The Laughing Dove, or Senegal Turtledove, is not a native of Australia. It is, in fact, native to Africa and India.
Apparently, back in 1898, Perth Zoo released a number of pairs into the wild. Given the natural catastrophes, caused by the introduction of other non-indiginous species into the Australian continent, one has to ask …. “What were you thinking ?”
Now, for some, these pretty birds are referred to as “flying rats”. And, in the same way as the ground based version, viewed as vermin.
Just like the Rock Dove back in the UK, they nest on any flat surface, their excrement gathers wherever they nest and smears the outsides of buildings and monuments.
Thanks to Perth Zoo, these birds are to be found over most of Western Australia.
The month of June is quite often referred to as “Flaming June”. Depending on the weather this can be either a positive description or a negative one. This year I believe this description would be delivered as a positive.
The weather has been predominantly good, much to the benefit of the roses. Here are a few from my garden.
Over the last few weeks I have loaded up two of my bird feeders with around 2 kilos of sunflower hearts. One feeder has a stainless steel mesh and is mainly frequented by the various members of the tit family. Supplemented by the occasional visits of a pair of Nuthatches and Robins. And today we even had a Bullfinch, a first for us.
The other feeder is a little more open and needless to say is the preferred food source for, yep, you guessed it. The squirrels …..
I wouldn’t mind, but in stealing the birds food they spill more on the ground than they actually eat.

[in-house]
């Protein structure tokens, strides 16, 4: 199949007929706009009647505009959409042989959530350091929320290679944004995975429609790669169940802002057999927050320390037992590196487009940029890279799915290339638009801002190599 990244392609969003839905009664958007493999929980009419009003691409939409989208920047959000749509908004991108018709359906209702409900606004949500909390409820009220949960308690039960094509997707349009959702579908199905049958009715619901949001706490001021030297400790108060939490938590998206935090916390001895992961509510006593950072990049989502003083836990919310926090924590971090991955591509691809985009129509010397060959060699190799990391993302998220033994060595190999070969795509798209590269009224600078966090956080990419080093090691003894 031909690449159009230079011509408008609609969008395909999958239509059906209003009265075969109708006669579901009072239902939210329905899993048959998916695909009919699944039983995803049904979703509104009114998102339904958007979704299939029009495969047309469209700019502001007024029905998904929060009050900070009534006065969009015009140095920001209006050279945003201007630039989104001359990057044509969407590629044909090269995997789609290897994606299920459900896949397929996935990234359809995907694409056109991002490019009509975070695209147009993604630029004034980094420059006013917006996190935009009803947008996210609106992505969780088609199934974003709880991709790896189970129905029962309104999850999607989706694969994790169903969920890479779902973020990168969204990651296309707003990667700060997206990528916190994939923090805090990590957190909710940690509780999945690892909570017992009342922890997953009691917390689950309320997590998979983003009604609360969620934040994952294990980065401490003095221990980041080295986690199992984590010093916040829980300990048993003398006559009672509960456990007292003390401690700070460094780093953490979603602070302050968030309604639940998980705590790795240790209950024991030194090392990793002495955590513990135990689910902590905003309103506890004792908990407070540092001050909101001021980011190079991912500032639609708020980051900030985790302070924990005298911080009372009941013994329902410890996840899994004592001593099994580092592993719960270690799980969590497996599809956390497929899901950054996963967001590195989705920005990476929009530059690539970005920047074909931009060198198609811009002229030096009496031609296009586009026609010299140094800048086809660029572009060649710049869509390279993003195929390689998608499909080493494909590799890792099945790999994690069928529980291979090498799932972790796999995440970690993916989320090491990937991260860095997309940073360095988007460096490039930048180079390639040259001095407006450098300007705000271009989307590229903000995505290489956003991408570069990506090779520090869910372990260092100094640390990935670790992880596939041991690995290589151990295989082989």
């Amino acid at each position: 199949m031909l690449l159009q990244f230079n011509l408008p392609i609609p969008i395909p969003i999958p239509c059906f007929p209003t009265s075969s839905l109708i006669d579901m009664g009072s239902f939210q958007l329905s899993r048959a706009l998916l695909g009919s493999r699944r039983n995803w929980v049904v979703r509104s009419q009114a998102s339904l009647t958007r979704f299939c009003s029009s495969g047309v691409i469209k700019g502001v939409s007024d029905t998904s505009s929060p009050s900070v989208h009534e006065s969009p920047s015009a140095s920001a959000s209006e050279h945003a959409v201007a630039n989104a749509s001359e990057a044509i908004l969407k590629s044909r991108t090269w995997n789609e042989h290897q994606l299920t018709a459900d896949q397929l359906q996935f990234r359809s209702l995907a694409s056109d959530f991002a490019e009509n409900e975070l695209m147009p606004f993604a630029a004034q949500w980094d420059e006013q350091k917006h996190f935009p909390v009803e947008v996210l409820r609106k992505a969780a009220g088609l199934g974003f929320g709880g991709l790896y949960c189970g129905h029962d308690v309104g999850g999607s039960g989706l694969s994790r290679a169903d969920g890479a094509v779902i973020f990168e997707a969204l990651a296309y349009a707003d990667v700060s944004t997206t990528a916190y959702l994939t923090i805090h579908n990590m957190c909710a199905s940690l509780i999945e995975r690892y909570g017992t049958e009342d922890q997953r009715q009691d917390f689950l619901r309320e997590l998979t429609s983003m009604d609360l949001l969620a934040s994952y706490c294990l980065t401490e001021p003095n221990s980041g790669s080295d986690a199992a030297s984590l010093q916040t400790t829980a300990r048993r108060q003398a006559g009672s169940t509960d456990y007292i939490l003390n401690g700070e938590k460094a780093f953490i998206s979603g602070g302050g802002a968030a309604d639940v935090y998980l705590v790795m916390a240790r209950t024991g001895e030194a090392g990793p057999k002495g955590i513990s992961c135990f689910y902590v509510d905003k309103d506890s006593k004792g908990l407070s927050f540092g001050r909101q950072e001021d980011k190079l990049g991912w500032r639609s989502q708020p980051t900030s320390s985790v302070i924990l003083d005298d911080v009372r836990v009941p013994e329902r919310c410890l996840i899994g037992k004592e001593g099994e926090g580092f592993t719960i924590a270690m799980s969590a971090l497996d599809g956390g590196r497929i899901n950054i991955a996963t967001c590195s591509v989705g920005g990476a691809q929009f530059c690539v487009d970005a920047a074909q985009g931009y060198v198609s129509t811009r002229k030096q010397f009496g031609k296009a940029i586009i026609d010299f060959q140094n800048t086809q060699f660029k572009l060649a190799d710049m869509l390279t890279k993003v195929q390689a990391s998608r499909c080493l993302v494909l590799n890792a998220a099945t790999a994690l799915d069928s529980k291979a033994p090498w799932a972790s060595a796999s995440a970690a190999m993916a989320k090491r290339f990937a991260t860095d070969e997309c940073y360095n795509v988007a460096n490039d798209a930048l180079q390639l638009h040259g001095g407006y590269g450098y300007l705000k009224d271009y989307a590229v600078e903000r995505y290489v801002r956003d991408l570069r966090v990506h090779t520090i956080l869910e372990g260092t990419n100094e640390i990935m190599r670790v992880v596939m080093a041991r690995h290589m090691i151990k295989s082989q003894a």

This ground based bounty then attracts the attention of those flying pigs, the Wood Pigeons. I call them pigs because of the volume of seed a single pigeon consumes. I also refer to them as vultures, as they sit high up in the trees waiting for us humans to leave the garden so they can come down and scavenge. They remind me of that old cartoon and tee shirt design …..
One day they will lose their patience, fly down and attack me instead of waiting for me to fill the feeders.
Anyway, I know, it’s my fault, I bought the wrong type of feeder. But I have yet to find a squirrel proof feeder. These little scallywags have such sharp teeth and are so persistent, that they have chewed their way into every feeder that doesn’t give them instant access to the food, like the one above.
Like us humans and our money, who want instant access to our cash. We have ATMs, the squirrel community want ASDs. Automated Seed Dispensers.
You can tell that the weather is warming up. The ants get busy and then along comes this great little guy….
This very smart bird is a European Green Woodpecker, Picus viridis.
He and his pals visit our front garden fairly frequently since we seem to have more than our fair share of ant nests. This member of the woodpecker family spends much of its time feeding on ants, on the ground. Unlike other species of woodpecker, he does not often ‘drum’ on trees.
They are supposed to be a shy bird but I have found them to be fairly tolerant so long as you don’t make any sudden moves. When they fly away they usually do so whilst emitting their very loud and distinctive call.
Given the current cold spell I don’t begrudge these little fellows a few peanuts. Midday and -1 outside even though the sun is shining. A few snow sprinkles falling too, although too few to bother anyone.
Although I put the peanuts out for the birds, the squirrels (and Wood Pigeons) eat the bulk of them. They are always cute and entertaining, so small price to pay for their company.
Since filling the feeders this weekend we are being visited by tits of the Blue, Great and Long-tailed varieties.
This morning, there was also a Nuthatch getting his fill of sunflower hearts.
As always, the Robins are policing the garden. In the summer they typically, aggressively, chase off any other visitors to the feeders. Perhaps, due to the cold, they are being a little more magnanimous and just observing from a distance.
The Wood Pigeons sit like vultures in the trees. Observing the comings and goings of all the other birds. Since they can no longer land on the feeders, they are relegated to hoovering up the scatterings of their smaller brethren.